I wish that you had been at Brother Nick’s funeral on Tuesday afternoon in Belize City, to find out how many people’s lives were touched by this humble man and how much he was truly loved. This was a man of great strength, both of body and of mind, but this also was a really gentle man, a man of calm and sensitivity.

Months before he died, Brother Nick asked me to speak at his funeral, the church service for which took place at the Mormon church on Cemetery Road. I believe the formal name for the Mormons is the “Church of Jesus Christ of Latter-Day Saints.” Major controversy surrounds this church in the American black community, but this was the religion where Brother Nick found a home almost thirty years ago, this was the faith which gave him strength as he came to the end, and this was the congregation which stood for him. Yet, Wilfred Nicholas, Sr.’s credentials as a black Belizean revolutionary leader were impeccable.

In 1996, the core remainder of UBAD in Belize City reorganized itself as the UBAD Educational Foundation (UEF). Among the former UBAD officials who were active in UEF were myself, Brother Nick, Rufus X, Lillette Barkley-Waite, and the late Edgar X Richardson. The person who dominated UEF for many years, however, was Dr. Leroy Taegar, who had not himself been a UBAD leader, but who might as well have been, if you understand what I mean.

Like myself, Leroy is not a religious person in the denominational sense of the word. In UEF meetings, there were often sharp exchanges between himself and Brother Nick. Mischievously, I often provoked these exchanges between my two friends, because they made UEF meetings more lively. I knew that no matter how aggressive Taegar became about the failings of the Mormons, Brother Nick could handle it. Brother Nick could handle anything. He had the broadest shoulders you can imagine.

By the time UBAD had come to an end in late 1974, Brother Nick had become the officer to whom I was closest. His solidarity with me was such that I felt that this was a man I would never want to let down in any kind of way. Because of the UBAD incidents on the night of May 29, 1972, in Belize City, Mr. Nick had been terminated from his job at Ismael Gomez’s warehouse on Mosul Street. In 1959, Mr. Nick had married a lady who had four children previously, and by 1972 they had one of their own – the very famous Chickiblue. In 1972, therefore, Brother Nick had major family responsibilities.

In early 1970, when Charles “Justice” Eagan and I began hanging out a lot, Justice used to take me with him when he visited the said Melin Gomez’s business on Mosul. I have never seen an office so disciplined and professional as that one. Justice knew the Gomez family from their poor beginnings in Orange Walk. The late Melin was a stern and serious man, but when Justice entered the office, with me tagging along, Justice behaved as if he was himself the boss.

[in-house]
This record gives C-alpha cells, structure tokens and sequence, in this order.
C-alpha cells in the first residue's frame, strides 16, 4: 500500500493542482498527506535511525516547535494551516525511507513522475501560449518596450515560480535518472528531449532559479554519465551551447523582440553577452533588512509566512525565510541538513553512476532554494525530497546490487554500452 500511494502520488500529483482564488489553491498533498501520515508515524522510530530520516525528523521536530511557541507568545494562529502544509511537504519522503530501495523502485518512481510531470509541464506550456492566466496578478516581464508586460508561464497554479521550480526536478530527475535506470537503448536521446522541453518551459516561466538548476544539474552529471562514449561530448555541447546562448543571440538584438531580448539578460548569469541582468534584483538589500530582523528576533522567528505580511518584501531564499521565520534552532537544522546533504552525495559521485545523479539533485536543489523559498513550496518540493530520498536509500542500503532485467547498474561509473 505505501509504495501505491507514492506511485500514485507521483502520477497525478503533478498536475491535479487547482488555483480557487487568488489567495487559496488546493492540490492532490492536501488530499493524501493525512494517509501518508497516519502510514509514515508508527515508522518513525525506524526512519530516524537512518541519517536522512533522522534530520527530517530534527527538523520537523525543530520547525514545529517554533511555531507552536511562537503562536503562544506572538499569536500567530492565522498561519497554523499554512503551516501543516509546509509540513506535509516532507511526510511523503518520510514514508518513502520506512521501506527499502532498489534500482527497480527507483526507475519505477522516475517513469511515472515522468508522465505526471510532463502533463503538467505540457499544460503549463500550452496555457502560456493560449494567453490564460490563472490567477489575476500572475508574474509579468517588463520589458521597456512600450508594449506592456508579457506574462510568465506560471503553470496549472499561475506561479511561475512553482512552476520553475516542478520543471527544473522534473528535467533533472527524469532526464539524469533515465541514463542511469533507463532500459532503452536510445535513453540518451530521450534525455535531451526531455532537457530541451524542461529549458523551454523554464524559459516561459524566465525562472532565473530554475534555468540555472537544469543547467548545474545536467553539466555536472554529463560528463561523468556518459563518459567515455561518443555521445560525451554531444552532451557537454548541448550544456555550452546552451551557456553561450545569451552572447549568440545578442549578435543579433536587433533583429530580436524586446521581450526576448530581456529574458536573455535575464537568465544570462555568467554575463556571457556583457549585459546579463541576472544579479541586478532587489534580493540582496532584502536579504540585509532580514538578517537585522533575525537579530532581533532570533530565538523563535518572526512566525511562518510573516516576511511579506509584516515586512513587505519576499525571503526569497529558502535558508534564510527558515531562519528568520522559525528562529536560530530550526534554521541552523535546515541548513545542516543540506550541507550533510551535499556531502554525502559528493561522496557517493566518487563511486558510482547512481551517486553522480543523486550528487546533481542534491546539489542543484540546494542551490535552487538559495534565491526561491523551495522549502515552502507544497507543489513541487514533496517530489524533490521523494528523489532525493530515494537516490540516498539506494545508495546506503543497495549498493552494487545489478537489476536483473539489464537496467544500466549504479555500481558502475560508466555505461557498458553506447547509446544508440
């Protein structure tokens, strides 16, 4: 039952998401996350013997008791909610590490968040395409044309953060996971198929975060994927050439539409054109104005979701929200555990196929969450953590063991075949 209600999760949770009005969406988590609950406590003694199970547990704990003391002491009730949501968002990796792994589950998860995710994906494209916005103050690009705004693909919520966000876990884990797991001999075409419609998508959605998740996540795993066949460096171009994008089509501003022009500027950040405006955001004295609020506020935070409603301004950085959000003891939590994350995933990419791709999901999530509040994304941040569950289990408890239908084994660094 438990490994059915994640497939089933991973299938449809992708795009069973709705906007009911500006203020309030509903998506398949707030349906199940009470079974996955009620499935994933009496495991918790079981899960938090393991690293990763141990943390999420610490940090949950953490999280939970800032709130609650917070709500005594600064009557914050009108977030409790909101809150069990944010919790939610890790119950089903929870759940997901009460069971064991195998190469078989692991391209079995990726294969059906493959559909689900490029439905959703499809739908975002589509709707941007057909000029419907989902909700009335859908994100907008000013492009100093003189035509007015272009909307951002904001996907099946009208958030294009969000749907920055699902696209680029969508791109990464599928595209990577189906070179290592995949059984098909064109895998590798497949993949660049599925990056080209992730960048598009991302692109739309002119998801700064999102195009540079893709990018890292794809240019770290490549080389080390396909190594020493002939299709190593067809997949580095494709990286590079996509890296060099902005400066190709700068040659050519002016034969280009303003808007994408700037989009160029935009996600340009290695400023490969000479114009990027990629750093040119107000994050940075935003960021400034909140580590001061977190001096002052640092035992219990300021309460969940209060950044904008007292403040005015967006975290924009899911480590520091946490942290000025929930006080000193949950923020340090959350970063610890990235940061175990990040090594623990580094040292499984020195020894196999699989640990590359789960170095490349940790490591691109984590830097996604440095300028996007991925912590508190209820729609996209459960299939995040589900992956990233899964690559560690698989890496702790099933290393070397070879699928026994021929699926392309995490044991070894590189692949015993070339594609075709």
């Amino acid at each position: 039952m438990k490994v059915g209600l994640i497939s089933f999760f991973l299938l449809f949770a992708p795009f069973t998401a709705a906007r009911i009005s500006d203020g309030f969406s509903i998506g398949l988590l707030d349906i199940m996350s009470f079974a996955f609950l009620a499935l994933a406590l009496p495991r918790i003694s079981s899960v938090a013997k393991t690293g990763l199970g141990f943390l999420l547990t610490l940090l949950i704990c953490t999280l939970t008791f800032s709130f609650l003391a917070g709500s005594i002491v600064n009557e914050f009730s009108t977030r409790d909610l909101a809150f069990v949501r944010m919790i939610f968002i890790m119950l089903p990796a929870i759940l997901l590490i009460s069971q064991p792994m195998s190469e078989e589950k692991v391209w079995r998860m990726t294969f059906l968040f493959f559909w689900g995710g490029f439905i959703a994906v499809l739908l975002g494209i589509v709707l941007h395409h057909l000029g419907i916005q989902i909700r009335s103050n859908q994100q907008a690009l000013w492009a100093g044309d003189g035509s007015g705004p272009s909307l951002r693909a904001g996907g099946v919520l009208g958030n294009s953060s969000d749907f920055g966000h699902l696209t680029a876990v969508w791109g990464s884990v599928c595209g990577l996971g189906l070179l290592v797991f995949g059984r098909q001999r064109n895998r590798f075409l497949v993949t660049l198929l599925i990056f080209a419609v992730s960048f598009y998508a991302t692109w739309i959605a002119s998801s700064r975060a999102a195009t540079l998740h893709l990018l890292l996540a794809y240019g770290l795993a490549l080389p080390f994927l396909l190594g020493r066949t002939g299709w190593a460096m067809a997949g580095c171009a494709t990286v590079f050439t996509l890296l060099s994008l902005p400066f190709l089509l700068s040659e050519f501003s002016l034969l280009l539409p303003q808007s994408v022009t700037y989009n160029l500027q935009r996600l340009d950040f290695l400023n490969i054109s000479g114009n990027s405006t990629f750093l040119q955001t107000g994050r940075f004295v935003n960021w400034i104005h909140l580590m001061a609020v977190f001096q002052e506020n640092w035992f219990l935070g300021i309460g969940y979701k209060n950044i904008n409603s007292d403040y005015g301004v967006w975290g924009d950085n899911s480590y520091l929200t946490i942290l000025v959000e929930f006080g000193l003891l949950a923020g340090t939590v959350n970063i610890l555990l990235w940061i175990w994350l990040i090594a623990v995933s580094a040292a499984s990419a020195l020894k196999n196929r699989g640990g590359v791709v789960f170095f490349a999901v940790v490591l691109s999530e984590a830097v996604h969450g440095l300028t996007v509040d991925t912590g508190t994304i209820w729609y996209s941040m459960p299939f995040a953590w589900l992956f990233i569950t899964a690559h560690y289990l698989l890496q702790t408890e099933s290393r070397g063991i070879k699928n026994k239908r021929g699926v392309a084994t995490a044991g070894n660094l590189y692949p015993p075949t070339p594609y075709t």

Of the UBAD people who marched that 1972 day of May 29 which turned into night, Brother Nick was probably the one with the heaviest home responsibilities. Brother Nick was the one who could least afford to lose his job. I think Sergeant George Heusner, the police photographer who made the complaint, may have been assaulted by a crowd and remembered Brother Nick in the crowd around him. Anywhere he was, Brother Nick had this impressive presence that would make you remember him. I can’t believe that Sergeant Heusner totally fabricated his story, but I also don’t believe that Brother Nick assaulted him.

Wilfred Nicholas, Sr., was arrested. Mr. Gomez became impatient with Nick’s legal travails, and fired him. I know that Nick’s wife was angry at UBAD, the organization which was responsible for Nick’s problems, and I could never have blamed her.

My decision to run in the October 1974 general elections as the sole UBAD candidate, was a symbolic one. I felt that I had to do something which would prove to those who were still loyal to me, Brother Nick most prominently, that we had to move on from UBAD. My 1974 defeat in Collet, however, was worse than I could have foreseen, for the UDP blamed me for the wildly popular Ken Tillett’s defeat there by a single vote.

The UDP’s venom reached the point where, when the ruling PUP’s leadership sent the late Ray Lightburn, late 74/early75, to reason with me, I listened. UBAD had been dissolved following the 74 generals. Things were desperate for me. I met privately in Belize City with the Deputy Prime Minister, C. L. B. Rogers (deceased), about four or five times. My most urgent request was that Brother Nick be employed on a regular basis. As a result of Mr. Rogers’ intervention, Brother Nick thus became regularized on the waterfront. This was during the time when the Christian Workers Union, which ran the waterfront, was led by the late Desmond Vaughan, along with the late Mike Rosado.

As I said in church on Tuesday, and I was glad to see Eckert Lewis there, Mr. Nick deserves public, state recognition for his work in boxing and with the youth. It would have been better while he was alive, but they can still do it after he is dead. Mr. Nick never sought fame. What he did, he did from his heart. There were so many of us who admired and loved him. So, the authorities shouldn’t feel that they can’t honor Mr. Nick because that would give old X credit. Hon. Michael Finnegan was in church on Tuesday afternoon. He can testify that Wilfred Egbert Luis Nicholas, Sr., was a hero of the Belizean people.

Power to the people. Power in the struggle.